Nature

Snakes are on the Move in the Texas Hill Country

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Finally, the breeze hails from the north and summertime slips away as a sweet, sultry memory, giving way to the autumn colors bursting with vibrancy throughout the Texas Hill Country. How else do we know that summer is waving good-bye? Snakes are on the move, my friends, and a few unfortunate residents of the Hill Country have reportedly been bitten recently, two in particular around the Lake Buchanan area. As sure as the lower temperatures lure you outside, the Hill Country snake population is enjoying the cooler weather, too slithering about during daylight hours and gearing up for winter. Here’s what you need to know to avoid an ugly encounter:

Snakes are on the Move in the Texas Hill Country

Snakes are on the Move in the Texas Hill Country

Photo: Western Cottonmouth, Flickr/TomSpinker

Most people assume that the peak activity for snakes is springtime. Little by little, the longer days and warm sunshine seduce the slumbering serpents from their cozy nests awakening their hunger and desire to mate. But surprisingly, as summer morphs into autumn, snakes are also busy as bees.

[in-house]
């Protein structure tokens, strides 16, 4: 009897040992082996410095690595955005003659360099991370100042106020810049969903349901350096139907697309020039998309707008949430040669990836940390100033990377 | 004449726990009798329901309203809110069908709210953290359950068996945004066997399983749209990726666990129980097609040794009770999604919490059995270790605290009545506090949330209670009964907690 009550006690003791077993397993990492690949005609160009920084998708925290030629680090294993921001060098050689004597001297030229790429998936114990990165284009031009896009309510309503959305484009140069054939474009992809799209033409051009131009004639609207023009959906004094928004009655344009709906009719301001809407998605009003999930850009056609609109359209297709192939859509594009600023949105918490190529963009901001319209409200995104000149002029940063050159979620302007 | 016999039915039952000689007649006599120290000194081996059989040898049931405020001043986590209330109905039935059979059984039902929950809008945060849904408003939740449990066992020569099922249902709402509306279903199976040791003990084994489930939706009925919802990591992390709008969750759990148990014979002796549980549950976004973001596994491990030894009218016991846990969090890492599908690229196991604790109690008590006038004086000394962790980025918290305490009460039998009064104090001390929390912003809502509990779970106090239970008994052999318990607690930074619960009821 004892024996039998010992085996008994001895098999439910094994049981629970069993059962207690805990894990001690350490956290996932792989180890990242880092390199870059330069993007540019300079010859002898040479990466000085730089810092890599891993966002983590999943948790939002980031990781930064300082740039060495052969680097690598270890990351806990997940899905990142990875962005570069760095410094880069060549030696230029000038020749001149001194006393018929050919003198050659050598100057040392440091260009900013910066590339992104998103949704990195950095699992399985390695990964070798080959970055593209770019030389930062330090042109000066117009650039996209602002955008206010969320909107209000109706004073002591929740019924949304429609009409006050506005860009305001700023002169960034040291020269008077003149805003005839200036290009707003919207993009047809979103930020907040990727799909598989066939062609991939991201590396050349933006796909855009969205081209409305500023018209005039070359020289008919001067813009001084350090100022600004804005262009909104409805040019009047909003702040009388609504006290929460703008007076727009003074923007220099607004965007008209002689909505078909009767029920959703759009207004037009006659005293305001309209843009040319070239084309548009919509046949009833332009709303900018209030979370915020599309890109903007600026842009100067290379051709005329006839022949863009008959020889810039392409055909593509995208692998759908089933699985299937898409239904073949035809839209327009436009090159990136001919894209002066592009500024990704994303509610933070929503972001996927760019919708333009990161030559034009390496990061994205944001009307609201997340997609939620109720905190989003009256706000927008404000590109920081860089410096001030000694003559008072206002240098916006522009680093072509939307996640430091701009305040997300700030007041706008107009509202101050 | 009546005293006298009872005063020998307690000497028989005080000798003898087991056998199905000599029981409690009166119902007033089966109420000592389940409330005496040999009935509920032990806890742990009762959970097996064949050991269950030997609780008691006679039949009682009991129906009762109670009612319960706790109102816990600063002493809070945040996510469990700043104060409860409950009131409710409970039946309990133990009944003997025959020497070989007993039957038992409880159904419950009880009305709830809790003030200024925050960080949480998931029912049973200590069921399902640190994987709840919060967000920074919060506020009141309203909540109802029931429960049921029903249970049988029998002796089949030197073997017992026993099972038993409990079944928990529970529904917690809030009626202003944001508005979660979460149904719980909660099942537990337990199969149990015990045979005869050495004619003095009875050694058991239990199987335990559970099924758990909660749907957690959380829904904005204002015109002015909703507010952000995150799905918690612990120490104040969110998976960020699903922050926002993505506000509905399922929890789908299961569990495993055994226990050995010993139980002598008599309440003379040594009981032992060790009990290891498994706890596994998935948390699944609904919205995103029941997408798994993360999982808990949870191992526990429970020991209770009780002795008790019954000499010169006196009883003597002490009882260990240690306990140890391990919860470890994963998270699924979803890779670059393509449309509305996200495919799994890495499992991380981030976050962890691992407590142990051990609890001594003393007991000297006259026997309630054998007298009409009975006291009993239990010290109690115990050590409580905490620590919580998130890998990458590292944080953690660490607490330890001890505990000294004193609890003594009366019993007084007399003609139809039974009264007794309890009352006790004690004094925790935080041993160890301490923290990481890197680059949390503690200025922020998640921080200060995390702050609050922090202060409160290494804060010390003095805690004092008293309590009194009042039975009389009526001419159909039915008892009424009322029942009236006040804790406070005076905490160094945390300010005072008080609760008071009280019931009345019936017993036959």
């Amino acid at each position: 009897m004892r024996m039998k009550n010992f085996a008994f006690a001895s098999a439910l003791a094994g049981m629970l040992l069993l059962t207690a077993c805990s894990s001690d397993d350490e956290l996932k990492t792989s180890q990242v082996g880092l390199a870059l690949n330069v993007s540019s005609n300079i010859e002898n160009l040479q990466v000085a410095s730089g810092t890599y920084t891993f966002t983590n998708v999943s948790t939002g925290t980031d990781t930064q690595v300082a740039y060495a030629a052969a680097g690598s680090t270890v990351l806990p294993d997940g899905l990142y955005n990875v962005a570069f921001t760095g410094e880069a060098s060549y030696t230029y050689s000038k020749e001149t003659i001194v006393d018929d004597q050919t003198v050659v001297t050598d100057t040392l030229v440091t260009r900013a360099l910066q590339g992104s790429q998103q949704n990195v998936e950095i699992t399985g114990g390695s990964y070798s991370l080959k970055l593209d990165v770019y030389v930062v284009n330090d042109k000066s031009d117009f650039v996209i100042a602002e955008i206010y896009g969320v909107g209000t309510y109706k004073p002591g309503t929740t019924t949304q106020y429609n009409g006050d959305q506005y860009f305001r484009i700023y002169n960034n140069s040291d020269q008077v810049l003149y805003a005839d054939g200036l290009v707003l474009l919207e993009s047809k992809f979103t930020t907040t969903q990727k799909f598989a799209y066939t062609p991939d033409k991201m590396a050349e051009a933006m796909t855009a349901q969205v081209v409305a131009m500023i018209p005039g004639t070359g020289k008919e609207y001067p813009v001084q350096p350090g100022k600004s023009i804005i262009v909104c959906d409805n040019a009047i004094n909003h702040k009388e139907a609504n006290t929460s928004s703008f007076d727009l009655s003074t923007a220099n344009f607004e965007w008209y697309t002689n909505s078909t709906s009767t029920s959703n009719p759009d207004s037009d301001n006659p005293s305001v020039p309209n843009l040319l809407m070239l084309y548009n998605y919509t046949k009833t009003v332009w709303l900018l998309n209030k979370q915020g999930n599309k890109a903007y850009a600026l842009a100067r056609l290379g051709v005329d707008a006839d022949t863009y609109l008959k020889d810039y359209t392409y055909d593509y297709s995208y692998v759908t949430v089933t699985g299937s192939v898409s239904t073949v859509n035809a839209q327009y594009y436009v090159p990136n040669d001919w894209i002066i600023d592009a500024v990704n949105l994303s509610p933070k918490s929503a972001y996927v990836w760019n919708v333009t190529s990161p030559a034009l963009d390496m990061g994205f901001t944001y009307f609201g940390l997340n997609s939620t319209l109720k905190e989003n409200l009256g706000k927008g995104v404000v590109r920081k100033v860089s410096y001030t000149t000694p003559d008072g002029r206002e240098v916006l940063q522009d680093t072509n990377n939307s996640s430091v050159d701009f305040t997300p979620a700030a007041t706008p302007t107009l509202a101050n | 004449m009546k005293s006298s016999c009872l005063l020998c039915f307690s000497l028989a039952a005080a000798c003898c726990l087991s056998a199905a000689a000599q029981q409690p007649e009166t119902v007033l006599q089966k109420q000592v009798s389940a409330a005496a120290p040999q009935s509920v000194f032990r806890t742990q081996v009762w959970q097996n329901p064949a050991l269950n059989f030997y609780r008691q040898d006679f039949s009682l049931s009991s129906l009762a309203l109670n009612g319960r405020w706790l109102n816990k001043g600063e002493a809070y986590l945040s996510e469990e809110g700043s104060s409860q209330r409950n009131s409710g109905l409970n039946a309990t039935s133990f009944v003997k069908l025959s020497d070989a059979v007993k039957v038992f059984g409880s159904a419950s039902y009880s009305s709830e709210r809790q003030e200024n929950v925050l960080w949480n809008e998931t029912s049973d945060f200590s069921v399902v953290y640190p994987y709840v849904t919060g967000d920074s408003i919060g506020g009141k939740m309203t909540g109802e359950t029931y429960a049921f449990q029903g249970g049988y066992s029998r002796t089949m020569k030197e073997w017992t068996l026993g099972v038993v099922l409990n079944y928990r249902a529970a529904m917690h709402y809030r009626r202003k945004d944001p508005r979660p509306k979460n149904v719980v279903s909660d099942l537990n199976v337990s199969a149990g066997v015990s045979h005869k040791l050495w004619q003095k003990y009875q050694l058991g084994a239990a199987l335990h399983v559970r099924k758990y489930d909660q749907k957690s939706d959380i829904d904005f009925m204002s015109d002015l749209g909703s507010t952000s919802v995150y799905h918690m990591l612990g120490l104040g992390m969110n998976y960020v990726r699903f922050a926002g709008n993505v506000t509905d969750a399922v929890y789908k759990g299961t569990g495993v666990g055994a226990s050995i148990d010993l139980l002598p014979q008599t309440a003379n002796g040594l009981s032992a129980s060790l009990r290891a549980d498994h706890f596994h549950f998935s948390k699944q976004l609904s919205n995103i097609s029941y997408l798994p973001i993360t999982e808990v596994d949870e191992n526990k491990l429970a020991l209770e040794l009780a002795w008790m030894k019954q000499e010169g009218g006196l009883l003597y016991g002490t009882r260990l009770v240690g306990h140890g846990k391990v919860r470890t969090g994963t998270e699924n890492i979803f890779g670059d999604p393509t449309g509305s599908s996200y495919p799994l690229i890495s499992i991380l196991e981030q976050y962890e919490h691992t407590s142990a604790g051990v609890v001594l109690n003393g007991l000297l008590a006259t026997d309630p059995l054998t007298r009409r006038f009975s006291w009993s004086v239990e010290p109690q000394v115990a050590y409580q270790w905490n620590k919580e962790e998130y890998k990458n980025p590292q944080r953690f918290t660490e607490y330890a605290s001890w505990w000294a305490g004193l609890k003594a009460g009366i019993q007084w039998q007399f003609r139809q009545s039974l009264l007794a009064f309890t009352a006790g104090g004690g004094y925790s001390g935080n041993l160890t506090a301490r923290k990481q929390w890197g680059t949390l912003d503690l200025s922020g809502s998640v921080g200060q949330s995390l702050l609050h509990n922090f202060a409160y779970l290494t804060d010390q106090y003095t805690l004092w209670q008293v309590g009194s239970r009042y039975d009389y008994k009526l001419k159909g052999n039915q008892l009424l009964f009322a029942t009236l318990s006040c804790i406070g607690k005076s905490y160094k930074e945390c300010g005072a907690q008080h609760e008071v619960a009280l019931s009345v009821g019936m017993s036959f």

According to an article published on the Houston Chronicle’s website, Chron.com, in 2013, “Texas sees two annual peaks in snake activity. One occurs in spring. The other is autumn — now.”

Truth is, you are more likely to come upon a snake in autumn than you are in the summertime. Snakes hide from the heat and sleep the long, hot summer days away coming out at night to hunt and eat. Should you encounter a snake in summertime, it’s probably because you accidentally happened upon its favorite napping spot. And let’s face it, no one wants to be rudely awakened from a nap.

coral-snake
Photo: Coral snake, Flickr/AshleyTubbs

Snakes prefer the cooler temperatures in autumn and so, just like us, they tend to be more active during the day than in the summertime. Plus, they have jobs to do to prepare for the winter ahead. Not only do they need to find a perfect winter hideaway, but they must eat enough to sustain them through the wintertime until the sunshine again draws them from their dens.

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